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Kings & Chronicles


One small aspect of yesterday’s reading that I didn’t cover was the brief snippet from both Kings and Chronicles noting that King Hezekiah had died and that his son, Manasseh, inherited the throne.

But as an introductory note on both Kings and Chronicles (which, like Isaiah, we’re goung to leave behind soon after we say hello), here are a few interesting background details:

– Jewish tradition attributes the writing of Kings to Jeremiah, which sounds cool.  In fact, it sounds almost too cool to be true.  I have no reason to doubt Jewish tradition (you’d think they’d know best who wrote their books), but it seems like big names get assigned authorship for many more things than they actually wrote.  Either way, the books of Kings were written during the early exile period of the Jews by an elite priest or scholar with access to royal records and stories. 

Similarly, tradition credits Ezra with having written Chronicles.  This is a little more believable as Ezra was a scribe and the books of Ezra and Nehemiah share much in common with Chronicles, which was written later than Kings and likely later than Ezra and Nehemiah.

– The purpose of Kings was to explain to the Jews how they got where they were, and how the fall of the Kingdom of Israel did not invalidate the promises of God but rather fulfilled them.  Additionally, the strong emphasis on idolatry in the book served as a reminder to the Jews in exile that they were still God’s people even though they were entering a new land with many idols and false gods.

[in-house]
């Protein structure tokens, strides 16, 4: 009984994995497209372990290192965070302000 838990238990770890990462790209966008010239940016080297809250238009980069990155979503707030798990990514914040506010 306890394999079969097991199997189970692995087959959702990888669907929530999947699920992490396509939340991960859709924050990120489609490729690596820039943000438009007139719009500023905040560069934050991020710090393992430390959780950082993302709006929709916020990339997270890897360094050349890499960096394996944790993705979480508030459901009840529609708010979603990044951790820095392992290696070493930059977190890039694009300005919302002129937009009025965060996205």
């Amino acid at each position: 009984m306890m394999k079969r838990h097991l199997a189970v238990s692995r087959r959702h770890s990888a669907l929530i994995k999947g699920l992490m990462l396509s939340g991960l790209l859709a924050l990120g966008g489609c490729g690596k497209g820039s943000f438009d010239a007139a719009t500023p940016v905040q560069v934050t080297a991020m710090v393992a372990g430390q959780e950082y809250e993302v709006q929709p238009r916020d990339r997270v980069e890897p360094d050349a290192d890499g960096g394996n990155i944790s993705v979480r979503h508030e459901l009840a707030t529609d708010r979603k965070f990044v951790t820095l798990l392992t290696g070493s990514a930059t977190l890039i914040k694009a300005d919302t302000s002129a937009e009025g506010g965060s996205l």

– Chronicles’ purpose is similar but slightly different.  The Hebrew name of the book (Divrei Hayyamim) roughly translates to “the stuff that got left out.”  Accordingly, it’s an attempt by Jewish historians to fill in the gaps left by the narrative of the books of Samuel and Kings.  Additionally, the emphasis here is on the promises God made to David, emphasizing the fulfillment to come in an heir and messiah in the line of David.

– Incidentally, I tend to think of the six books of Israelite royal history based on their main subject.  I consider 1 Samuel to really be the book of Saul, 2 Samuel to be the book of David, 1 Kings to be the book of Solomon, and 2 Kings to be the book of Everyone Else.  The Chronicles books serve as kind of a recap (sometimes almost a literal reprinting).  This is not perfect in terms of actual division of focus, but it helps sort in my mind what each book is about.


From → [canon], [overview]

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